Anyway, as shocked as it is to go from suburban freeway driving to crazy downtown Manhattan streets within thirty seconds, I had the presence of mind to tell Mom and Dad to close their eyes, put their hands over their ears and not say anything until I reached the hotel. It would be easier for them that way. After managing to get there in one piece.... I took the van to a parking garage around the corner and there it stayed...until we left for home. As much as I love to visit NYC and ride the subways and shop at the neighborhood grocery.. I still wouldn't want to live there... and own a car.

I am happy to report that we all survived the trip (people and van) without a mishap.. even though I had a disagreement with the GPS on how to get us OUT of Manhattan. The GPS lady won, as it should be. In the space of one week I drove 1812 miles to and from Mississippi and then 694 miles to and from Manhattan.... I will now stay put for a time... a very long time. But... did I tell you why we went to New York? No? That will have to wait until next time.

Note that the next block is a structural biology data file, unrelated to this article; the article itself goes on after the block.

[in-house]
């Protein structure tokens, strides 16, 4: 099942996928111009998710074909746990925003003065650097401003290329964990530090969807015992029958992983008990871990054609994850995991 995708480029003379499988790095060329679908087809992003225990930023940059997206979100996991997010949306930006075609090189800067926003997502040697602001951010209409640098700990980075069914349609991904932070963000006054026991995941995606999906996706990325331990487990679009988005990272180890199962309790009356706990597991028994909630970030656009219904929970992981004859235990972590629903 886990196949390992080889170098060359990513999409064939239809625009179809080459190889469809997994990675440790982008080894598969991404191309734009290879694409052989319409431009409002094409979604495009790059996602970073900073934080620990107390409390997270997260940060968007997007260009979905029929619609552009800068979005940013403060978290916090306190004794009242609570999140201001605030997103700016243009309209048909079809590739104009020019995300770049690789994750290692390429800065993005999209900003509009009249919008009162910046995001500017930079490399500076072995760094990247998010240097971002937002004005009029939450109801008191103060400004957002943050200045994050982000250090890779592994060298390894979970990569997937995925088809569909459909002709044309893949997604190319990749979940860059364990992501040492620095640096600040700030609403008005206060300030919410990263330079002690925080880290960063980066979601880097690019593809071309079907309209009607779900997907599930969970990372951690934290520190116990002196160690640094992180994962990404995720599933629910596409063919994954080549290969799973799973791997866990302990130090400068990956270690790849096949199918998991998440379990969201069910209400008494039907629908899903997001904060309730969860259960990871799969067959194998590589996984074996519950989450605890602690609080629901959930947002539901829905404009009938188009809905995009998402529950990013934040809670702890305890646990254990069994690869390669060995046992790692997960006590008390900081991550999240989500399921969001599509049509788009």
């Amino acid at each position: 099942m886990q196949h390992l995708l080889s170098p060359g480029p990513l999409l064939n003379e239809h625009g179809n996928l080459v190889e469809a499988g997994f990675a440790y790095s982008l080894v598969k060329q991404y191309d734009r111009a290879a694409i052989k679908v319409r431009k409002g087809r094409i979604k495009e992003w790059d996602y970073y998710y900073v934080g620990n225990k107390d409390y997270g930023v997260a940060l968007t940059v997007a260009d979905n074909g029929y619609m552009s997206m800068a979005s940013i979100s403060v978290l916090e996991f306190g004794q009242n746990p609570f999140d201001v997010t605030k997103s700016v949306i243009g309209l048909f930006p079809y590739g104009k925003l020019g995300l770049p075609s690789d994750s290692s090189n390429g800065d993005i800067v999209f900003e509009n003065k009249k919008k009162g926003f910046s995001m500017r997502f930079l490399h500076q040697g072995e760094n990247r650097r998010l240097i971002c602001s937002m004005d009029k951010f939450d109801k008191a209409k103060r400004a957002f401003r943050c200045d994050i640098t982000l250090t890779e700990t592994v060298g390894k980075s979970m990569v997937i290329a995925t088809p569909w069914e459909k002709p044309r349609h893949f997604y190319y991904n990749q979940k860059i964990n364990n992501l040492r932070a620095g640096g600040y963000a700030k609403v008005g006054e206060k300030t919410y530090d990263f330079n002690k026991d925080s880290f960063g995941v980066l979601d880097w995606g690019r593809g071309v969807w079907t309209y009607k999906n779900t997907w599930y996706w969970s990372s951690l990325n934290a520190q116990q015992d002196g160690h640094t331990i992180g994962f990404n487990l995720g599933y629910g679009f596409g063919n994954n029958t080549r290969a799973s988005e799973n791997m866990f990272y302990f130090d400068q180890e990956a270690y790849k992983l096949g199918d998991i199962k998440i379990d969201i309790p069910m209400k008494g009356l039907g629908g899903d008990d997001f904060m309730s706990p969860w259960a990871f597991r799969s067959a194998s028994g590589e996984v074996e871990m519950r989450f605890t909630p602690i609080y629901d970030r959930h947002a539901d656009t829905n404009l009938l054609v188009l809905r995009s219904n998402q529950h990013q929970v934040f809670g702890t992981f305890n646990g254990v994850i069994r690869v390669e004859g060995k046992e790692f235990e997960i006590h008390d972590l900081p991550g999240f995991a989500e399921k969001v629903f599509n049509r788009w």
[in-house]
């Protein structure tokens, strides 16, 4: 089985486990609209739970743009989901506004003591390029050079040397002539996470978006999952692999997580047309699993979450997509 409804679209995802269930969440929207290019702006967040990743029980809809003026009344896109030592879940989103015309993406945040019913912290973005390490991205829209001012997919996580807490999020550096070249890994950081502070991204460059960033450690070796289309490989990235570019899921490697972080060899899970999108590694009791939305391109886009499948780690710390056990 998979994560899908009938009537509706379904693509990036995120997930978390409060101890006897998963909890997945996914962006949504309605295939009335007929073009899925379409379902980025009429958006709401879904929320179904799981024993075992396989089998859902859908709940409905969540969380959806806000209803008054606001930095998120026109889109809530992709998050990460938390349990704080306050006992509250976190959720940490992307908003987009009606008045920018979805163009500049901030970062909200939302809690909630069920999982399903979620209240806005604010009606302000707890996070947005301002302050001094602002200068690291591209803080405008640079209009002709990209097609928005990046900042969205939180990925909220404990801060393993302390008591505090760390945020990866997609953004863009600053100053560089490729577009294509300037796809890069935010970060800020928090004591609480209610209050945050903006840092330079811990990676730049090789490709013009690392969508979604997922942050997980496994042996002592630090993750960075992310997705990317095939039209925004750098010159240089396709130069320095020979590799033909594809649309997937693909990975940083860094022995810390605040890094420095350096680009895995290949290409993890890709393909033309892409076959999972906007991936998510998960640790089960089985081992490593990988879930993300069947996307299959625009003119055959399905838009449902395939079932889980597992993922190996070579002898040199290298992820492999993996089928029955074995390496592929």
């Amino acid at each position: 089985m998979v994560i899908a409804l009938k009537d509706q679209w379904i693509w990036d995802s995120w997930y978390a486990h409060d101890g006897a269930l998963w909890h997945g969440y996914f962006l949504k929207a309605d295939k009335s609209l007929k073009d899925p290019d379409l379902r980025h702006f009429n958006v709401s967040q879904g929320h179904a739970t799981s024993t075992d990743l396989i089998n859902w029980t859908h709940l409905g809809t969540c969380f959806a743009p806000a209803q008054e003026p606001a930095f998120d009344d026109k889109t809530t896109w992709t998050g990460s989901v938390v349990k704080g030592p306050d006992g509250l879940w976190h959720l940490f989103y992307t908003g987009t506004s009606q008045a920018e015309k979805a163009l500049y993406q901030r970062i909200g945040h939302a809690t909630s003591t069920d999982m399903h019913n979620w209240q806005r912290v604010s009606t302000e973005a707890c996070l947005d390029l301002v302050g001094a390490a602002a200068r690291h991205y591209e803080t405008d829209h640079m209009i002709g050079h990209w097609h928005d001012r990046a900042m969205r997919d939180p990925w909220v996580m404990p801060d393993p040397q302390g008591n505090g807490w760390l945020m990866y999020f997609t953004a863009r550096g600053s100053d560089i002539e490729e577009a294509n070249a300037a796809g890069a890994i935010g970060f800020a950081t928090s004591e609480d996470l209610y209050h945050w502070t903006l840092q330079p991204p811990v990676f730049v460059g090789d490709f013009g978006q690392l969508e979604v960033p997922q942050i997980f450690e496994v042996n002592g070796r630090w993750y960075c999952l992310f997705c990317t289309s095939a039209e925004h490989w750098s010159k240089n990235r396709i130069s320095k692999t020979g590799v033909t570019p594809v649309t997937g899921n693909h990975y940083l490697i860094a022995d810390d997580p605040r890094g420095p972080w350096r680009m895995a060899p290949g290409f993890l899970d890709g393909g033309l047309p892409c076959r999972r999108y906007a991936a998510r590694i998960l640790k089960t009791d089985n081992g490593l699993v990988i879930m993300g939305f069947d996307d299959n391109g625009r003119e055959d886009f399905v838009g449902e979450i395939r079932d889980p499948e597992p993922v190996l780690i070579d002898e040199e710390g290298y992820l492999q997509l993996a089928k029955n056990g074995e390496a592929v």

(end of post)


Lazy Daisy said...

We make the trip frequently since one of daughter's live there, as well as our son.  The best investments we made was a GPS and Easy Pass.  I strongly endorse both!  So glad you survived!

Beverly said...

Oh my.  I wouldn't want to take that on.  Years ago, three other friends and I went to NYC for a long weekend.  We flew, took a cab into Manhattan.  Yes, I understand your post completely.

When we left on Tuesday, we decided to take a cab instead of a shuttle to the airport.  When we got into the cab, the driver told us that since one of the main tunnels was closed, he would take us through Harlem.  That was an interesting trip.

I literally did just what you told your parents.  I finally put my hands over my eyes and was SO glad when we arrived at the airport.

I'm eager to hear about the Met.

Paul Nichols said...

One of the great things about living in the Heart of America is the opposite of what you just wrote about. 80 mph through downtown Kansas City is fun! Yes, I said 80. I only did it once, though.

That's a terrific photo of the brick building. You don't see that clarity on Law and Order. By the way: your photos are so inspiring, that I took a macro photo and posted it this evening. Have a great weekend.

kenju said...

You are indeed brave!! The last time we drove up there, I made my son take the wheel when we got to the tunnel!  lol

I am very much looking forward to hearing about the reason for the trip - and I'd like to know how much it cost to get your car back from the parking garage.